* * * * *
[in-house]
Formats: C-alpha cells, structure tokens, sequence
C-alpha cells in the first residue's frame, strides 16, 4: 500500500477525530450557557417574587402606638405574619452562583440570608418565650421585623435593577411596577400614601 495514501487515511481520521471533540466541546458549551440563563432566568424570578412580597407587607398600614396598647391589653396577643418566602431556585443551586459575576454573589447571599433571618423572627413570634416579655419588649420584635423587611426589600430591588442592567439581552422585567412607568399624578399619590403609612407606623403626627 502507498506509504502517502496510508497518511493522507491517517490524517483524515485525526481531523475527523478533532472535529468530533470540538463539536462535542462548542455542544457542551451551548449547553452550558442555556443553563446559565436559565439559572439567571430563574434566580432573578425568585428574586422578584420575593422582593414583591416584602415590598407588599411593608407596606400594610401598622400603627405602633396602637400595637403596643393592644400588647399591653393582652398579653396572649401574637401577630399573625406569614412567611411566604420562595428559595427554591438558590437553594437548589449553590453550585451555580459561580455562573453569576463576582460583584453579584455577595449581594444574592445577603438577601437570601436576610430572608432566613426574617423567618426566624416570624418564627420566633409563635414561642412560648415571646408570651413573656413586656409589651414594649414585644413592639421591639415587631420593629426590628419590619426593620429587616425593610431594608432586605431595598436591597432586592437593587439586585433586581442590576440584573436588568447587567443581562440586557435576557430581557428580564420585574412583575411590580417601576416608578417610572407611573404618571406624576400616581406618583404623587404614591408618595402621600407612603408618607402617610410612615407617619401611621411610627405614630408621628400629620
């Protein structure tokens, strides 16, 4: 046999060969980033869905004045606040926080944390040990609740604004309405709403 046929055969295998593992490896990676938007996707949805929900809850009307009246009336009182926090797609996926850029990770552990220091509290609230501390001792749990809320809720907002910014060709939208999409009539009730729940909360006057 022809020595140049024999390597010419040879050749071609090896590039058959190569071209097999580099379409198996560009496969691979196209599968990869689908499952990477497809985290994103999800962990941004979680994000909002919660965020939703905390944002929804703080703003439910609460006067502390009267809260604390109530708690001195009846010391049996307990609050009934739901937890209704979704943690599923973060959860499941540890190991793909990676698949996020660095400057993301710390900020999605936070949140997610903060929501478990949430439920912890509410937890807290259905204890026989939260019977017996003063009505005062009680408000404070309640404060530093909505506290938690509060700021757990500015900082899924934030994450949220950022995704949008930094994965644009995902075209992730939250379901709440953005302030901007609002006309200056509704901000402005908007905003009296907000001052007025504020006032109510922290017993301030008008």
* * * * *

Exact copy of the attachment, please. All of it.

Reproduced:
[in-house]
Formats: C-alpha cells, structure tokens, sequence
C-alpha cells in the first residue's frame, strides 16, 4: 500500500477525530450557557417574587402606638405574619452562583440570608418565650421585623435593577411596577400614601 495514501487515511481520521471533540466541546458549551440563563432566568424570578412580597407587607398600614396598647391589653396577643418566602431556585443551586459575576454573589447571599433571618423572627413570634416579655419588649420584635423587611426589600430591588442592567439581552422585567412607568399624578399619590403609612407606623403626627 502507498506509504502517502496510508497518511493522507491517517490524517483524515485525526481531523475527523478533532472535529468530533470540538463539536462535542462548542455542544457542551451551548449547553452550558442555556443553563446559565436559565439559572439567571430563574434566580432573578425568585428574586422578584420575593422582593414583591416584602415590598407588599411593608407596606400594610401598622400603627405602633396602637400595637403596643393592644400588647399591653393582652398579653396572649401574637401577630399573625406569614412567611411566604420562595428559595427554591438558590437553594437548589449553590453550585451555580459561580455562573453569576463576582460583584453579584455577595449581594444574592445577603438577601437570601436576610430572608432566613426574617423567618426566624416570624418564627420566633409563635414561642412560648415571646408570651413573656413586656409589651414594649414585644413592639421591639415587631420593629426590628419590619426593620429587616425593610431594608432586605431595598436591597432586592437593587439586585433586581442590576440584573436588568447587567443581562440586557435576557430581557428580564420585574412583575411590580417601576416608578417610572407611573404618571406624576400616581406618583404623587404614591408618595402621600407612603408618607402617610410612615407617619401611621411610627405614630408621628400629620
């Protein structure tokens, strides 16, 4: 046999060969980033869905004045606040926080944390040990609740604004309405709403 046929055969295998593992490896990676938007996707949805929900809850009307009246009336009182926090797609996926850029990770552990220091509290609230501390001792749990809320809720907002910014060709939208999409009539009730729940909360006057 022809020595140049024999390597010419040879050749071609090896590039058959190569071209097999580099379409198996560009496969691979196209599968990869689908499952990477497809985290994103999800962990941004979680994000909002919660965020939703905390944002929804703080703003439910609460006067502390009267809260604390109530708690001195009846010391049996307990609050009934739901937890209704979704943690599923973060959860499941540890190991793909990676698949996020660095400057993301710390900020999605936070949140997610903060929501478990949430439920912890509410937890807290259905204890026989939260019977017996003063009505005062009680408000404070309640404060530093909505506290938690509060700021757990500015900082899924934030994450949220950022995704949008930094994965644009995902075209992730939250379901709440953005302030901007609002006309200056509704901000402005908007905003009296907000001052007025504020006032109510922290017993301030008008």